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Transportation of Liquid and Food in Vascular Plants (page 2)

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Author: Janice VanCleave

Try New Approaches

Will water rise in a celery stalk without any leaves? Remove all of the leaves from two celery stalks and use them to repeat the experiment. Use the knife to cut across both the top and bottom of each stalk. Make observations of the tops of the stalks.

Transportation System in Vascular Plants

Design Your Own Experiment

  1. How does humidity affect the rate of transpiration? Fill two small glass soda bottles half full with red-colored water. Stand one stalk of celery with leaves in each bottle. Use modeling clay as a seal around the mouth of each bottle. With masking tape and a marking pen, mark the water level of the liquid in each bottle. Use scissors to cut off the bottom of a clear, 2-liter plastic soda bottle. Secure the cap on this bottle and place it over one of the bottles containing a celery stalk (see Figure 10.2). Raise the plastic bottle and, using a spray bottle, mist the air inside the plastic bottle twice a day, morning and evening, for one week. Place the second bottle containing a celery stalk in a dry place. At the end of the week, compare the water level of the bottle in the misted environment to that of the bottle in the dry environment.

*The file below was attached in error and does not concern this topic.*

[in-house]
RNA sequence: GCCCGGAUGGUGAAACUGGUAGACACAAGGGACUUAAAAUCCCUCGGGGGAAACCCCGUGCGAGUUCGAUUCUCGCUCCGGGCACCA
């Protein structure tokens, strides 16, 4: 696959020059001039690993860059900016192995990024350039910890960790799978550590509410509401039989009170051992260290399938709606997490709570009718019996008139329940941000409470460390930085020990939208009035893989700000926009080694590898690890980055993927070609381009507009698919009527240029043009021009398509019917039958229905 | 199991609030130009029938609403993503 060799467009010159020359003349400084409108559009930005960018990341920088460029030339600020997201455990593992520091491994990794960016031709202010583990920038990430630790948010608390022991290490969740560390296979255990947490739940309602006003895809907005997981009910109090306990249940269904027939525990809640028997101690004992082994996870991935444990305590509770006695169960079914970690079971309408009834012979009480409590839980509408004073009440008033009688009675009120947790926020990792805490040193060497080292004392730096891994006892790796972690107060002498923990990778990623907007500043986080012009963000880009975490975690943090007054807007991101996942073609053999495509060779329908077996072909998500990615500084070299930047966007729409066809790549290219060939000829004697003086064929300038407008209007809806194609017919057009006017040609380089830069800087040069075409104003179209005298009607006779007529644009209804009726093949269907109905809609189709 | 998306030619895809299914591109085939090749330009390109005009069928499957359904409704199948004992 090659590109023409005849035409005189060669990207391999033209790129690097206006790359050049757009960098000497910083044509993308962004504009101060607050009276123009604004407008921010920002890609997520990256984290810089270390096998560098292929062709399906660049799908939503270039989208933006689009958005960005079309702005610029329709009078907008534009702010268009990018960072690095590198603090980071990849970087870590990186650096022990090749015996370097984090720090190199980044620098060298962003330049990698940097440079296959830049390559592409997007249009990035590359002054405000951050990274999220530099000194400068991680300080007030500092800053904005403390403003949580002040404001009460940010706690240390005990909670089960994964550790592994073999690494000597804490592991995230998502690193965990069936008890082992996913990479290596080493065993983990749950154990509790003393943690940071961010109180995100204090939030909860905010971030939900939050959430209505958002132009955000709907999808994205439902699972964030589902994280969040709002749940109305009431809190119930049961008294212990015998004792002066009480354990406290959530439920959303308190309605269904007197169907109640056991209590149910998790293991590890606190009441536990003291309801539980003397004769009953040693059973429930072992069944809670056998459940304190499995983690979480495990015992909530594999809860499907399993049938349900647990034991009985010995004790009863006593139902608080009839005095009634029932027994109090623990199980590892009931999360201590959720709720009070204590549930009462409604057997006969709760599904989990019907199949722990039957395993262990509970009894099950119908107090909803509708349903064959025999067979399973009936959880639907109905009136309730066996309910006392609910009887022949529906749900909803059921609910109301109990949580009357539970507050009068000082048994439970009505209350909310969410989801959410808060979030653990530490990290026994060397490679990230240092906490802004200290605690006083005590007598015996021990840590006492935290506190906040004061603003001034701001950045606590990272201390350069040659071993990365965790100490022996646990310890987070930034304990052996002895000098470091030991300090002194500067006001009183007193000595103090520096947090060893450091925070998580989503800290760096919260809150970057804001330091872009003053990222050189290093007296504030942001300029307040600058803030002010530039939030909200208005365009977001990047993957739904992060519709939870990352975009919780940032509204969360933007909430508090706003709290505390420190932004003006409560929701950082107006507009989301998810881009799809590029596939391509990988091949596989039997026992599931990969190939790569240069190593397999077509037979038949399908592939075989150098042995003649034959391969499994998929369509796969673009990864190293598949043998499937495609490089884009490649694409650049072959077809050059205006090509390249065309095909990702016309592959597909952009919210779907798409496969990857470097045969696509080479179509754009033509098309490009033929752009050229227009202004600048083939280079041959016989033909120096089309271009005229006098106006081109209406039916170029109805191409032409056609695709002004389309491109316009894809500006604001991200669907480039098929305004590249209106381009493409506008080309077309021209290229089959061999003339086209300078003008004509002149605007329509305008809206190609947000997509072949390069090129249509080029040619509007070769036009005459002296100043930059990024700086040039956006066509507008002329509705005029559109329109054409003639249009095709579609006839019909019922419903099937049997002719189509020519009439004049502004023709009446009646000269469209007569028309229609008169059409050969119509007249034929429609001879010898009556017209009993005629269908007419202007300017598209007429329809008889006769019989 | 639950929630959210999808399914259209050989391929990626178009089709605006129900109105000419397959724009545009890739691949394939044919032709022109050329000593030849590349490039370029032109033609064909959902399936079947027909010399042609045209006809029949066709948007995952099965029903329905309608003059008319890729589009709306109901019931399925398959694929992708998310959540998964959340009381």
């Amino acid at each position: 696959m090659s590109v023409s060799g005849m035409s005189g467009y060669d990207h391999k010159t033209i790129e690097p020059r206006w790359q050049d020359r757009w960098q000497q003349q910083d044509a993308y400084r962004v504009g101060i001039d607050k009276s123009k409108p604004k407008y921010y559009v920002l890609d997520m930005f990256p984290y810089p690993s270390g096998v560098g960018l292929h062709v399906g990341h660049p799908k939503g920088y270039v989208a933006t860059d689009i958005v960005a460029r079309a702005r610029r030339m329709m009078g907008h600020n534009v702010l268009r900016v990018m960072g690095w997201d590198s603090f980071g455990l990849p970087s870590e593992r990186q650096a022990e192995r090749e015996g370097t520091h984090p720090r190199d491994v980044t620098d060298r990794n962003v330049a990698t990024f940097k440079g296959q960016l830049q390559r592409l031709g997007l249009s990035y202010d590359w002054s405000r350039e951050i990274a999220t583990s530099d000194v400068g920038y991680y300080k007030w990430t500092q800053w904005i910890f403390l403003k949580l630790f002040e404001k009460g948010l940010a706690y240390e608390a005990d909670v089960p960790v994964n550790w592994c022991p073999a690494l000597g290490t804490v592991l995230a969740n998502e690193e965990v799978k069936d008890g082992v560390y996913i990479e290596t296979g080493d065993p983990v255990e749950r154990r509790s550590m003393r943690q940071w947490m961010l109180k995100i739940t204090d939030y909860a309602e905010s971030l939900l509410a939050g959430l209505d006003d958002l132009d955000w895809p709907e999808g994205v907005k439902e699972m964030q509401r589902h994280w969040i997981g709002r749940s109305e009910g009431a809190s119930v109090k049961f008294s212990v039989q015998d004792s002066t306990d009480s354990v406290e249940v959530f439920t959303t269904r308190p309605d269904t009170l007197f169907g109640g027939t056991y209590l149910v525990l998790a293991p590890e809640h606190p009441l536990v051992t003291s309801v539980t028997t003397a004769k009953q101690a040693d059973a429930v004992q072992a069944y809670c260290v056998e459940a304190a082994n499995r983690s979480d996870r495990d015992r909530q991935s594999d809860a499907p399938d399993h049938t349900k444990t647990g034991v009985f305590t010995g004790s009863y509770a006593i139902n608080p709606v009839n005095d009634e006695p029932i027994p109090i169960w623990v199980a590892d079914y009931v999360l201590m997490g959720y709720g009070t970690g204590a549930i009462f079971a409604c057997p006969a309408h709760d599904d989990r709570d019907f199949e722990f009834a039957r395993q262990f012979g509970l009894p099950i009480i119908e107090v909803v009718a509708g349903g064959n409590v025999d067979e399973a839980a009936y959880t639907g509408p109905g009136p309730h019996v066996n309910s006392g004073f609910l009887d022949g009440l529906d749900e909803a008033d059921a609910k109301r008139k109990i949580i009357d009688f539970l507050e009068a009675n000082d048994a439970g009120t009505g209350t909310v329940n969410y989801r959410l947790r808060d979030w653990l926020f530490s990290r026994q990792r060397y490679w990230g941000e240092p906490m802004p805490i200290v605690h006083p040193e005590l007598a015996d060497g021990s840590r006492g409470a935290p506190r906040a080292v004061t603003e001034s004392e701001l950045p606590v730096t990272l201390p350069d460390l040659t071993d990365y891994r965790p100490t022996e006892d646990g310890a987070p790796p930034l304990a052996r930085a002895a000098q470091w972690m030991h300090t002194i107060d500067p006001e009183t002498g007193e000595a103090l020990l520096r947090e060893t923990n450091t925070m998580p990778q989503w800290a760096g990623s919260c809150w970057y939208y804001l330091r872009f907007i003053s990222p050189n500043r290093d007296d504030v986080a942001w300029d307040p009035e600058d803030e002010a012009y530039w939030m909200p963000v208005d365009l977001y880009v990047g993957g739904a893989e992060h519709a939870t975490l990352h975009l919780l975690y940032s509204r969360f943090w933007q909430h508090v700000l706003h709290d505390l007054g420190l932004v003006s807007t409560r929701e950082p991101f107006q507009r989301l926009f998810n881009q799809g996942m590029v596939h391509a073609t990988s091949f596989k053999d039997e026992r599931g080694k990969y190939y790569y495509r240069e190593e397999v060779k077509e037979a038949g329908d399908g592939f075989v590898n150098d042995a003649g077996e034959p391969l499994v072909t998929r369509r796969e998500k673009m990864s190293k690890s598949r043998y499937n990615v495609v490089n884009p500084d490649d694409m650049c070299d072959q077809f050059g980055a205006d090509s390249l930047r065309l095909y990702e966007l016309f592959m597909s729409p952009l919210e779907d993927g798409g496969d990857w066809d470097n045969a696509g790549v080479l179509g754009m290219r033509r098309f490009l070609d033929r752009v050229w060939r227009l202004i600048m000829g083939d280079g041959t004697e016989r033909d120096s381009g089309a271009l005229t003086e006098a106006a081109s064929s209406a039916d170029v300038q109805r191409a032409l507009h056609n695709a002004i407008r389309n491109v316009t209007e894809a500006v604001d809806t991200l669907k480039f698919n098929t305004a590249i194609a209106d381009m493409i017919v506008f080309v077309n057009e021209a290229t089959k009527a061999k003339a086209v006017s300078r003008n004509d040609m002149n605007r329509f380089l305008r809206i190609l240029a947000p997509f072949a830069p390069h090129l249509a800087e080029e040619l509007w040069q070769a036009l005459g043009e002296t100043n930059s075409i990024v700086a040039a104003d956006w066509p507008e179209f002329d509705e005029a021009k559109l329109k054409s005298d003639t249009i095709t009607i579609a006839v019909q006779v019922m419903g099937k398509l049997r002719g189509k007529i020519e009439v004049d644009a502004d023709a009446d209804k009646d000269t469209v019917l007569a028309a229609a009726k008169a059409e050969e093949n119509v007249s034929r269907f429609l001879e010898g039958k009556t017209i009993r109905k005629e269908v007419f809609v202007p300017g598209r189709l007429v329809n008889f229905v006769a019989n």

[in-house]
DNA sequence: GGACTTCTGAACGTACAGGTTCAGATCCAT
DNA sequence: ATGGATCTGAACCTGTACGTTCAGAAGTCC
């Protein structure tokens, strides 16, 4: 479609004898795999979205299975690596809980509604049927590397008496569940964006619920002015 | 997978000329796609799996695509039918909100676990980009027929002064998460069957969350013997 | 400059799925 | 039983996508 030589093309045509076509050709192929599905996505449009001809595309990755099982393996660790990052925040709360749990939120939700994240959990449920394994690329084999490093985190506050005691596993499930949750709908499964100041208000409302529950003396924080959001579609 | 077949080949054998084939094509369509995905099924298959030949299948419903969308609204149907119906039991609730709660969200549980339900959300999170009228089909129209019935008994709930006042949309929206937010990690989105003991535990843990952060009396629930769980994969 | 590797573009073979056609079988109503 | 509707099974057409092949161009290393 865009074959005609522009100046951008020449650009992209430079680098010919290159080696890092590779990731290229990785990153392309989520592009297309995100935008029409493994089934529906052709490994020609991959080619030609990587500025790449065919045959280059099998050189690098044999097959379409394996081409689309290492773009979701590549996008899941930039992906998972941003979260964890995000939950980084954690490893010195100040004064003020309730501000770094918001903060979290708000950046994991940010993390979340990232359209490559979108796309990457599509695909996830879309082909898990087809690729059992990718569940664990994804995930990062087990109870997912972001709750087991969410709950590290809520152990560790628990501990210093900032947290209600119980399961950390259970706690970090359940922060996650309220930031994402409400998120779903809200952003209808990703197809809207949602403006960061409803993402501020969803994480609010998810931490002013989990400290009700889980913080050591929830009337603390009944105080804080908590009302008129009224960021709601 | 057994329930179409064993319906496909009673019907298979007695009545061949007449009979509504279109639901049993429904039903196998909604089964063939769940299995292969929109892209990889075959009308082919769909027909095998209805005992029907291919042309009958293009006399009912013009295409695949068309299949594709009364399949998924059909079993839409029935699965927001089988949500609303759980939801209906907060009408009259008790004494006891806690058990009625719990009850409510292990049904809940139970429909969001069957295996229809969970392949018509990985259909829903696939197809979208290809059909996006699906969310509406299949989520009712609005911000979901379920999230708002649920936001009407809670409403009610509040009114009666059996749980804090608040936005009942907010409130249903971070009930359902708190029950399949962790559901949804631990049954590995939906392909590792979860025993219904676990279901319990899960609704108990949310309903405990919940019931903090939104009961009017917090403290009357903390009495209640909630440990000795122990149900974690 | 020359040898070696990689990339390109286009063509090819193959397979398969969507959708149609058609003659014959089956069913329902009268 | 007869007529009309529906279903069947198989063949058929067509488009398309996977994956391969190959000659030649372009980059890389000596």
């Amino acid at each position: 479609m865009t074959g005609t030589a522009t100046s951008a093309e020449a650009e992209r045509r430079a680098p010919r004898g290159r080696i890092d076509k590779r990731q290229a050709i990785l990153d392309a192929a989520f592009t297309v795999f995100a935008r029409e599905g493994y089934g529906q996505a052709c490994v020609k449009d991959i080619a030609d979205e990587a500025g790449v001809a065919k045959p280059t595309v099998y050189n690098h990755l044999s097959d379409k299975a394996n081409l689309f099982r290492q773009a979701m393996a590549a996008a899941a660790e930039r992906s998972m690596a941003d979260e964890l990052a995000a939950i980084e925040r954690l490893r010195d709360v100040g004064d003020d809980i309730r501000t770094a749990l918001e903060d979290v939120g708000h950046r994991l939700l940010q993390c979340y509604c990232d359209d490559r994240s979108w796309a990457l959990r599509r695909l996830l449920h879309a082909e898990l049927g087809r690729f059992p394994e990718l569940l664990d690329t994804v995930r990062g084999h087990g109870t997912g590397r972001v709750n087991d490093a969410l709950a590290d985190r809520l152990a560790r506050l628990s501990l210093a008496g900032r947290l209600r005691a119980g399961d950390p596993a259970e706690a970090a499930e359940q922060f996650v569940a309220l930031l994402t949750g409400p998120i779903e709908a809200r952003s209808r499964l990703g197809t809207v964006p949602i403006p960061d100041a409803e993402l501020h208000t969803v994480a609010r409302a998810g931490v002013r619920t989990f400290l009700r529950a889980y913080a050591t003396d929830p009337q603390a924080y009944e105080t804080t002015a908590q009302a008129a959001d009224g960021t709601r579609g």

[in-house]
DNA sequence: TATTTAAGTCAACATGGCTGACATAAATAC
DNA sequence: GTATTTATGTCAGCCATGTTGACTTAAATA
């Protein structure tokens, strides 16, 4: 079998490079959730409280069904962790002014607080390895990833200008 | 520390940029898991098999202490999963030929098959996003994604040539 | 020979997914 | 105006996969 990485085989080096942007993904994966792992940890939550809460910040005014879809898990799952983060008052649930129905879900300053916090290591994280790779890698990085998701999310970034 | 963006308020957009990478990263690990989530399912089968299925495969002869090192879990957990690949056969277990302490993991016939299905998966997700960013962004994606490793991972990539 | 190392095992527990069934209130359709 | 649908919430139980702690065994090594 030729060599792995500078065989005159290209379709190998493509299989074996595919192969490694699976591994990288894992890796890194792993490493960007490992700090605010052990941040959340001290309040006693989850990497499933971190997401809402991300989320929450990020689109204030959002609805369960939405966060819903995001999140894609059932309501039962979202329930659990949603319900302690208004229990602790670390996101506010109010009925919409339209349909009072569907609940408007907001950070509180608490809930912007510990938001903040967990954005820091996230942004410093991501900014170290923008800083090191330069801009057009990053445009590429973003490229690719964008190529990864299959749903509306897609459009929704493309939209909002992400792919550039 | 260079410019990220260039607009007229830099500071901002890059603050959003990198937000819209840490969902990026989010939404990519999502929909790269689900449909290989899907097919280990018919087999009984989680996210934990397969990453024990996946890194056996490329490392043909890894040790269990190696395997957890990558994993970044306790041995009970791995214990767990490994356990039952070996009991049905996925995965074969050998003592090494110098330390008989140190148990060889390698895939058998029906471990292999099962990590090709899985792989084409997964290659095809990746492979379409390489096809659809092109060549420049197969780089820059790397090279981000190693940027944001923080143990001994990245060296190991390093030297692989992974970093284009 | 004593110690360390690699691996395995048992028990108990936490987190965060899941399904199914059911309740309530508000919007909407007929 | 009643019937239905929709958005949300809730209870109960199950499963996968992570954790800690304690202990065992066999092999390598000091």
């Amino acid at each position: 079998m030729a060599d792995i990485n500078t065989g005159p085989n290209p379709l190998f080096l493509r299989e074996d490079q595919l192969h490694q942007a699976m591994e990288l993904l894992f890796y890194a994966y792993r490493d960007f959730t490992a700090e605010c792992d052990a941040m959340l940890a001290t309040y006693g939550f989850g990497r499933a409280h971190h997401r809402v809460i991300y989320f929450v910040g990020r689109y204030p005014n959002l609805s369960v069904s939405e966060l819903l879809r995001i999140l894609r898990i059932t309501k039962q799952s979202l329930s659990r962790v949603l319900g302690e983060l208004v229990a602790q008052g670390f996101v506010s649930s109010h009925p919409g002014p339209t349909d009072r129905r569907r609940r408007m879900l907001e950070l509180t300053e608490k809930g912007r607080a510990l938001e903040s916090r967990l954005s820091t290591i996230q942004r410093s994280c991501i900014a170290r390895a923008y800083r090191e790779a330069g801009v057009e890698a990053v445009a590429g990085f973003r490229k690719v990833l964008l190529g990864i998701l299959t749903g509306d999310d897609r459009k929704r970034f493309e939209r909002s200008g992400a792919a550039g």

2. Do plants transpire more at night or during the day? Select one leaf on each of two identical plants. Choose leaves that are of equal size. Place a clear plastic sandwich bag over each leaf and secure the bags to the stems with masking tape. Place both plants near a window that receives direct sunlight. Cover one of the plants with a cardboard box. After three hours, observe the inside of each bag.

Get the Facts

  1. Gluttation is the early morning release of liquid water at the edges of plant leaves. What causes this water release?
  2. Vascular plants have xylem and phloem tubes. What is the difference in the structure of these two sets of tubes? You could use diagrams to represent the difference in the cell structure of xylem and phloem tubes.
  3. Girding a tree means stripping away a continuous ring of bark. This procedure affects the phloem ring and thus interrupts the translocation of nutrients. How does girding affect the growth of the tree? What causes the bulge in the bark above the wound made by girding?
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